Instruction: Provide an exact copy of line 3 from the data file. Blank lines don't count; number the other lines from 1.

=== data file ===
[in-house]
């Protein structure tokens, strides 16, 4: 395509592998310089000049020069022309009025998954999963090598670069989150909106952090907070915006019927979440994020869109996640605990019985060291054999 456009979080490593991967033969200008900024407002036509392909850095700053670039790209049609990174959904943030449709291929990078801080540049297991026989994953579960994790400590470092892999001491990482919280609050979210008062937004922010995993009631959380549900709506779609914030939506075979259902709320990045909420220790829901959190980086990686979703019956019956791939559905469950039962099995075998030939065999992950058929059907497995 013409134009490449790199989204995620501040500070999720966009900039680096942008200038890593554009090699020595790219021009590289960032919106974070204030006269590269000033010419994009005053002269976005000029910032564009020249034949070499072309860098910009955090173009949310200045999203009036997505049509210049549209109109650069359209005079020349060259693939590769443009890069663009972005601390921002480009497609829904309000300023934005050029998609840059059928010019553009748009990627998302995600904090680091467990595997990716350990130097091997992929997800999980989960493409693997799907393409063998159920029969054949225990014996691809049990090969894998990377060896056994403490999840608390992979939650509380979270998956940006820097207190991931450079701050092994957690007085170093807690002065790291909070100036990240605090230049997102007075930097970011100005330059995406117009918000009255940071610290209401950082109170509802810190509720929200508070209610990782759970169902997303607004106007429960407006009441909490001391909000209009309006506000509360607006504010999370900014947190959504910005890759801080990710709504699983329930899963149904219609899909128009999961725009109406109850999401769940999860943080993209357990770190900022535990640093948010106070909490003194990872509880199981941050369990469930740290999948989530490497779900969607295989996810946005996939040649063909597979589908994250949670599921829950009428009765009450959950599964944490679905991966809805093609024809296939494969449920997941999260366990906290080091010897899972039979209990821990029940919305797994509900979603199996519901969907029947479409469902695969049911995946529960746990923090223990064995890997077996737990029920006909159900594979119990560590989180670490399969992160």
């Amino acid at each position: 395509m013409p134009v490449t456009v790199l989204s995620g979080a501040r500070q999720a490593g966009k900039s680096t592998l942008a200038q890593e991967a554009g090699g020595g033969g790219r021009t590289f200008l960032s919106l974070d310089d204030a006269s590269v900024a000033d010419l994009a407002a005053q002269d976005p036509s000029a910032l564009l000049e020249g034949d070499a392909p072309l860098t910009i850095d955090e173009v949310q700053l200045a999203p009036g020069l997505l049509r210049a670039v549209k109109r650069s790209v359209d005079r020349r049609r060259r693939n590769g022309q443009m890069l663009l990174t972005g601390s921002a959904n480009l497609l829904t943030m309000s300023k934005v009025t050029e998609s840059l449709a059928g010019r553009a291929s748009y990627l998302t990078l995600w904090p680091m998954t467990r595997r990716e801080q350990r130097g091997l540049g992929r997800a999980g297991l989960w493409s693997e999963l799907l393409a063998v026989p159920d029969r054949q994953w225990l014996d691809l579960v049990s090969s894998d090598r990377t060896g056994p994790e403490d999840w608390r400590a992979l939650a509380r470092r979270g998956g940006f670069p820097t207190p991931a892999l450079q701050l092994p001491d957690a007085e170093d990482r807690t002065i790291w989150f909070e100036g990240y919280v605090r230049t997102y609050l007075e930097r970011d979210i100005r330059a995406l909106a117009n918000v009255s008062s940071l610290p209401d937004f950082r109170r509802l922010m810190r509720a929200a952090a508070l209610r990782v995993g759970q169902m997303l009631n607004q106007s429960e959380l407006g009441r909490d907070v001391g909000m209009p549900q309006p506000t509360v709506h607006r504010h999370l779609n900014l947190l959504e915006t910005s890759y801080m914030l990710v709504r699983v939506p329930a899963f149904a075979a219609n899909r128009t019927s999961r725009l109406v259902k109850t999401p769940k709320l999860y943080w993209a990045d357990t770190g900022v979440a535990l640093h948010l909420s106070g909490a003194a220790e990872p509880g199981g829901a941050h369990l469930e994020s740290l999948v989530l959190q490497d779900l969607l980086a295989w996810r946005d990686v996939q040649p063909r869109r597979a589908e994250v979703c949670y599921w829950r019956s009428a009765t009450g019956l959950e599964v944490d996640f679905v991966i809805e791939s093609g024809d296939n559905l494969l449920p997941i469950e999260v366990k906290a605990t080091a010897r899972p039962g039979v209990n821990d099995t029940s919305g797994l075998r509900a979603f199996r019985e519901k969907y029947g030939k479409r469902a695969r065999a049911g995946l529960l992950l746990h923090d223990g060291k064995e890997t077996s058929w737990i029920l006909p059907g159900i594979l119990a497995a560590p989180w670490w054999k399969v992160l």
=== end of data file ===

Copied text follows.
């Amino acid at each position: 395509m013409p134009v490449t456009v790199l989204s995620g979080a501040r500070q999720a490593g966009k900039s680096t592998l942008a200038q890593e991967a554009g090699g020595g033969g790219r021009t590289f200008l960032s919106l974070d310089d204030a006269s590269v900024a000033d010419l994009a407002a005053q002269d976005p036509s000029a910032l564009l000049e020249g034949d070499a392909p072309l860098t910009i850095d955090e173009v949310q700053l200045a999203p009036g020069l997505l049509r210049a670039v549209k109109r650069s790209v359209d005079r020349r049609r060259r693939n590769g022309q443009m890069l663009l990174t972005g601390s921002a959904n480009l497609l829904t943030m309000s300023k934005v009025t050029e998609s840059l449709a059928g010019r553009a291929s748009y990627l998302t990078l995600w904090p680091m998954t467990r595997r990716e801080q350990r130097g091997l540049g992929r997800a999980g297991l989960w493409s693997e999963l799907l393409a063998v026989p159920d029969r054949q994953w225990l014996d691809l579960v049990s090969s894998d090598r990377t060896g056994p994790e403490d999840w608390r400590a992979l939650a509380r470092r979270g998956g940006f670069p820097t207190p991931a892999l450079q701050l092994p001491d957690a007085e170093d990482r807690t002065i790291w989150f909070e100036g990240y919280v605090r230049t997102y609050l007075e930097r970011d979210i100005r330059a995406l909106a117009n918000v009255s008062s940071l610290p209401d937004f950082r109170r509802l922010m810190r509720a929200a952090a508070l209610r990782v995993g759970q169902m997303l009631n607004q106007s429960e959380l407006g009441r909490d907070v001391g909000m209009p549900q309006p506000t509360v709506h607006r504010h999370l779609n900014l947190l959504e915006t910005s890759y801080m914030l990710v709504r699983v939506p329930a899963f149904a075979a219609n899909r128009t019927s999961r725009l109406v259902k109850t999401p769940k709320l999860y943080w993209a990045d357990t770190g900022v979440a535990l640093h948010l909420s106070g909490a003194a220790e990872p509880g199981g829901a941050h369990l469930e994020s740290l999948v989530l959190q490497d779900l969607l980086a295989w996810r946005d990686v996939q040649p063909r869109r597979a589908e994250v979703c949670y599921w829950r019956s009428a009765t009450g019956l959950e599964v944490d996640f679905v991966i809805e791939s093609g024809d296939n559905l494969l449920p997941i469950e999260v366990k906290a605990t080091a010897r899972p039962g039979v209990n821990d099995t029940s919305g797994l075998r509900a979603f199996r019985e519901k969907y029947g030939k479409r469902a695969r065999a049911g995946l529960l992950l746990h923090d223990g060291k064995e890997t077996s058929w737990i029920l006909p059907g159900i594979l119990a497995a560590p989180w670490w054999k399969v992160l």